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Published on: Grammar Bites

Verbs of change: ponerse, hacerse, volverse

The so-called Spanish verbs of change are ordinary verbs that take on a slightly different meaning or connotation when we add the pronoun ‘se’. Let’s take a look at the most popular ones!

*Please note that these verbs don’t always have a direct equivalent in English.


It express a temporary change in someone’s health, mood, color, physical aspect or behavior. We pair this verb with adjectives.

  • Esteban se puso nervioso cuando estaba hablando con su jefe. Esteban got nervous while talking to his boss.
  • Victor no vino a la fiesta porque se puso enfermo. Victor didn’t come to the party because he got sick.
  • Susan se puso roja (colorada) cuando Enrique la quedó mirando. Susana turned red while Enrique was staring at her.

We can also use this verb of change with the following preposition:

  • Los pantalones campana se han puesto de moda. Bell bottoms have become fashionable.
  • Los estudiantes se pusieron de pie para saludar al Director. The students stood up to greet the Principal.

Exception: Please note that ponerse is never directly followed by nouns:

  • Ponerse felicidad. (Incorrect)
  • Ponerse enojo. (Incorrect)

We use this verb along with adjectives. We use to indicate an involuntary change, and it has a negative connotation.

  • Francisco se volvió triste después de la muerte su padre (–> cambio  involuntario). Francisco became a sad person after his father’s death (–> involuntary change).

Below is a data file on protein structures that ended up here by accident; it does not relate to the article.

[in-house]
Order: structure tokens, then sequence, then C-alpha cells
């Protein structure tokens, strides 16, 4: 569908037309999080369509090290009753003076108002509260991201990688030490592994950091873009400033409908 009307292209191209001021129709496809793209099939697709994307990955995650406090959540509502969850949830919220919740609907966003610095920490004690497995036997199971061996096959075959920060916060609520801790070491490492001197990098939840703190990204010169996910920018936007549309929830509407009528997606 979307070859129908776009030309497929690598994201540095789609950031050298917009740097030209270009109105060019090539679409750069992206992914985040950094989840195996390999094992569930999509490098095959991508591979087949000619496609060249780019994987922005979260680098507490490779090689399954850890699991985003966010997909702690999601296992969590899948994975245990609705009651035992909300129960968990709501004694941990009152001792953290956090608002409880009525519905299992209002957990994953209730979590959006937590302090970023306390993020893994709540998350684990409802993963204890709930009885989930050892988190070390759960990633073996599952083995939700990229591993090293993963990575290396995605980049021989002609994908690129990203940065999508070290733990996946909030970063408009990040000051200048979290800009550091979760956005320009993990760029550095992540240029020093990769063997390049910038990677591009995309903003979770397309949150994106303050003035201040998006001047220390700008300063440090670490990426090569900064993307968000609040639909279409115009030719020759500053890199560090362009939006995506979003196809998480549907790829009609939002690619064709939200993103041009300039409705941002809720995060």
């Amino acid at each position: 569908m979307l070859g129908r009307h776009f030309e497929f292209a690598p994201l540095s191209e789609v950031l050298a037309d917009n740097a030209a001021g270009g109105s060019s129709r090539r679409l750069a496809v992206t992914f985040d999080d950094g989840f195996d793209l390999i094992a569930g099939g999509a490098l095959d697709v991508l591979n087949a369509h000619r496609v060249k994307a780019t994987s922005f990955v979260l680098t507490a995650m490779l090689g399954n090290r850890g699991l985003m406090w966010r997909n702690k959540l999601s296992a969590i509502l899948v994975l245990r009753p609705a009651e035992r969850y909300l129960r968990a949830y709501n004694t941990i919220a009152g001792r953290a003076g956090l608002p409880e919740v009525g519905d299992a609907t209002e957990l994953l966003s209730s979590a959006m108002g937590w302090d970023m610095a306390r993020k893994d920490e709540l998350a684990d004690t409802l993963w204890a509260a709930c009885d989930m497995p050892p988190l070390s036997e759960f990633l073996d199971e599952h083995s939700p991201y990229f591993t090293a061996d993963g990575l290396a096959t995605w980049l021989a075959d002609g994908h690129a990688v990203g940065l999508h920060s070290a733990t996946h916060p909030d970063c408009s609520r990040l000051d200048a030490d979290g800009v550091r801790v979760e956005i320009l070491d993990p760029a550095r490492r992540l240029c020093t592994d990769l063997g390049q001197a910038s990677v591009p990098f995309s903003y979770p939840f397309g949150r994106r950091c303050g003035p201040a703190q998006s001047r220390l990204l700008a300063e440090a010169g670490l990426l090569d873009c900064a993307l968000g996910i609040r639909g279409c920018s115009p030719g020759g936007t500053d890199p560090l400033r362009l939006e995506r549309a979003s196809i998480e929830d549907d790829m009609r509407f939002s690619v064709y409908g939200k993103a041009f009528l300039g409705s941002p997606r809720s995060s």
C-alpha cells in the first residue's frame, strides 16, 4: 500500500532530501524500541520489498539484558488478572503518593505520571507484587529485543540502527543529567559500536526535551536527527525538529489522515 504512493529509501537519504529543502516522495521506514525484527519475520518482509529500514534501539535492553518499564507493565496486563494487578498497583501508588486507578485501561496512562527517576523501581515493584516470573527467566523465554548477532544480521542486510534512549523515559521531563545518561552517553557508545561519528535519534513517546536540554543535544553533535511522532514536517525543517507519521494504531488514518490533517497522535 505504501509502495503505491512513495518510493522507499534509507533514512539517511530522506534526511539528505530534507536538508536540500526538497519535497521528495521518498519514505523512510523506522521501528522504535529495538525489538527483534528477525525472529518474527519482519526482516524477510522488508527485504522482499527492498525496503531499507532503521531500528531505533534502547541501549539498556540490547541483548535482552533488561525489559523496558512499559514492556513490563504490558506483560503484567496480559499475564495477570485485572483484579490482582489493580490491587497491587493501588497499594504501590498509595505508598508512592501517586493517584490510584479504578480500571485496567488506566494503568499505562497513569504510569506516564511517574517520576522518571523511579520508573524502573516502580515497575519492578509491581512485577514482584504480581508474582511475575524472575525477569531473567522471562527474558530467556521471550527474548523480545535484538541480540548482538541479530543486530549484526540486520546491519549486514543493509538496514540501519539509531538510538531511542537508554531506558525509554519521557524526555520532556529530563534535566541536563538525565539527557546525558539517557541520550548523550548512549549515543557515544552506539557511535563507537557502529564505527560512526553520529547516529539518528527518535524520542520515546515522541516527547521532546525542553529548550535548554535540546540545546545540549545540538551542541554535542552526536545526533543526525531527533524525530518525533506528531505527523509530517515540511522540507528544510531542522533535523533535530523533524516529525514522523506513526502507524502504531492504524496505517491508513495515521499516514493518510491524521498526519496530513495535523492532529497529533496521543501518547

• Los Pérez se volvieron soberbios despues de ganar la lotería. The Perez family became haughty after winning the lottery.
  • Ricardo se ha vuelto egoísta desde que es el mejor estudiante de la clase. Ricardo got selfish since he’s been at the top of the class

Note that we can use this verb of change with nouns, but they must be preceded by indefinite articles (un, una, unos, unas):

  • Ellos se han vuelto unas personas malas. They’ve become bad people.
  • Margarita se volvió una mujer exitosa. Margarita became a successful person.
  • Benjamín se volverá un empresario reconocido. Benjamín will be a well-known business man.

We can also use volverse along with adjectives that describe physical or mental traits to express a negative change:

  • Nancy se volvió loca después de su divorcio. Nancy went mad after her divorce.
  • Ellos se han vuelto insoportables. They’ve become insufferable.
  • Luis se ha vuelto un poco raro. Luis has become a bit strange.
Hacerse = llegar a ser

We use this verb of change to indicate someone’s effort, will and active participation in the change process. We use it with adjectives and nouns that express professions/trades/careers:

  • Daniel se hizo doctor con mucho esfuerzo. Daniel worked very hard to become a doctor.
  • Ella se hizo una deportista de élite. She became an elite athlete.

We can also use to express a willing change of religion or ideology:

  • te has hecho muy conservadora con este trabajo. You have become very conservative while doing this job.
  • La familia Cervantes se ha hecho cristiana. The Cervantes family has converted to Christianism

We can use hacerse with adjectives that express different degrees of a characteristic, such as fuerte-débil, pesado-ligero, rico-pobre, joven-viejo, etc.

  • Maritza se ha hecho muy fuerte con el entrenamiento. Maritza has gotten really strong because of her training.
  • Mi abuela se hizo mayor de pronto. My grandmother suddenly got older.
  • Nosotros nos hicimos ricos con este negocio. We got rich with this business.
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